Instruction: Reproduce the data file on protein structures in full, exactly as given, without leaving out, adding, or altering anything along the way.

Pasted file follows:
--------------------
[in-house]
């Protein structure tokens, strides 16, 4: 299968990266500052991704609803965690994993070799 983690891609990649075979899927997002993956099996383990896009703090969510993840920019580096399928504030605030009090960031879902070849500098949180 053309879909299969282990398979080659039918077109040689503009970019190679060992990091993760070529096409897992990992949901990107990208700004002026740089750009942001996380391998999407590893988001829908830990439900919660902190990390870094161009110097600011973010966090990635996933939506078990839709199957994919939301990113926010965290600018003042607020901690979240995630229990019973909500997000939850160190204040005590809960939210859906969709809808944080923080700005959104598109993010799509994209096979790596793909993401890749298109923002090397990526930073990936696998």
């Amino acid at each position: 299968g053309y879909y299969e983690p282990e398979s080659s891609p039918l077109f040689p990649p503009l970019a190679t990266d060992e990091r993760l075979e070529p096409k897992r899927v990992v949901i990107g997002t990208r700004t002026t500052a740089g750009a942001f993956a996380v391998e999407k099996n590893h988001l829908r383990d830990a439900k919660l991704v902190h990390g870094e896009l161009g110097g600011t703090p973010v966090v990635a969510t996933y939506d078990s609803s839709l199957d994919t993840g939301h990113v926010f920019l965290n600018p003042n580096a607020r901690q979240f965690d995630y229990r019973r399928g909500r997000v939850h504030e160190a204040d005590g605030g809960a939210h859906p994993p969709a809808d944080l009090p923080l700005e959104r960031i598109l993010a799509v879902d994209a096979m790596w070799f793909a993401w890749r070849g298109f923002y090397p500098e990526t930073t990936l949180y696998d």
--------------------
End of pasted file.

[in-house]
């Protein structure tokens, strides 16, 4: 299968990266500052991704609803965690994993070799 983690891609990649075979899927997002993956099996383990896009703090969510993840920019580096399928504030605030009090960031879902070849500098949180 053309879909299969282990398979080659039918077109040689503009970019190679060992990091993760070529096409897992990992949901990107990208700004002026740089750009942001996380391998999407590893988001829908830990439900919660902190990390870094161009110097600011973010966090990635996933939506078990839709199957994919939301990113926010965290600018003042607020901690979240995630229990019973909500997000939850160190204040005590809960939210859906969709809808944080923080700005959104598109993010799509994209096979790596793909993401890749298109923002090397990526930073990936696998």
């Amino acid at each position: 299968g053309y879909y299969e983690p282990e398979s080659s891609p039918l077109f040689p990649p503009l970019a190679t990266d060992e990091r993760l075979e070529p096409k897992r899927v990992v949901i990107g997002t990208r700004t002026t500052a740089g750009a942001f993956a996380v391998e999407k099996n590893h988001l829908r383990d830990a439900k919660l991704v902190h990390g870094e896009l161009g110097g600011t703090p973010v966090v990635a969510t996933y939506d078990s609803s839709l199957d994919t993840g939301h990113v926010f920019l965290n600018p003042n580096a607020r901690q979240f965690d995630y229990r019973r399928g909500r997000v939850h504030e160190a204040d005590g605030g809960a939210h859906p994993p969709a809808d944080l009090p923080l700005e959104r960031i598109l993010a799509v879902d994209a096979m790596w070799f793909a993401w890749r070849g298109f923002y090397p500098e990526t930073t990936l949180y696998d």